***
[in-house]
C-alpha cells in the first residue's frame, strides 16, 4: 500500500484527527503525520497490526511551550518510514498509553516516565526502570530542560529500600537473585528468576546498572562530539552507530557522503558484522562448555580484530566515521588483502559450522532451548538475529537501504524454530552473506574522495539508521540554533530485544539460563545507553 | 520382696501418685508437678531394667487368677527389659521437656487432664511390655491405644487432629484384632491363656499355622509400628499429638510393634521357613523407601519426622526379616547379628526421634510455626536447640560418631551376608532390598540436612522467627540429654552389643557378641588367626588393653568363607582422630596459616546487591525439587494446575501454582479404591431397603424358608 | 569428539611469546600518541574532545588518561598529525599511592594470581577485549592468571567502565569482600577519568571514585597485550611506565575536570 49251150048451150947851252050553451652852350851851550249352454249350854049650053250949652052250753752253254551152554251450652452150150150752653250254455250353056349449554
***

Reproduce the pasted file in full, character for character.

[in-house]
C-alpha cells in the first residue's frame, strides 16, 4: 500500500484527527503525520497490526511551550518510514498509553516516565526502570530542560529500600537473585528468576546498572562530539552507530557522503558484522562448555580484530566515521588483502559450522532451548538475529537501504524454530552473506574522495539508521540554533530485544539460563545507553 | 520382696501418685508437678531394667487368677527389659521437656487432664511390655491405644487432629484384632491363656499355622509400628499429638510393634521357613523407601519426622526379616547379628526421634510455626536447640560418631551376608532390598540436612522467627540429654552389643557378641588367626588393653568363607582422630596459616546487591525439587494446575501454582479404591431397603424358608 | 569428539611469546600518541574532545588518561598529525599511592594470581577485549592468571567502565569482600577519568571514585597485550611506565575536570 49251150048451150947851252050553451652852350851851550249352454249350854049650053250949652052250753752253254551152554251450652452150150150752653250254455250353056349449554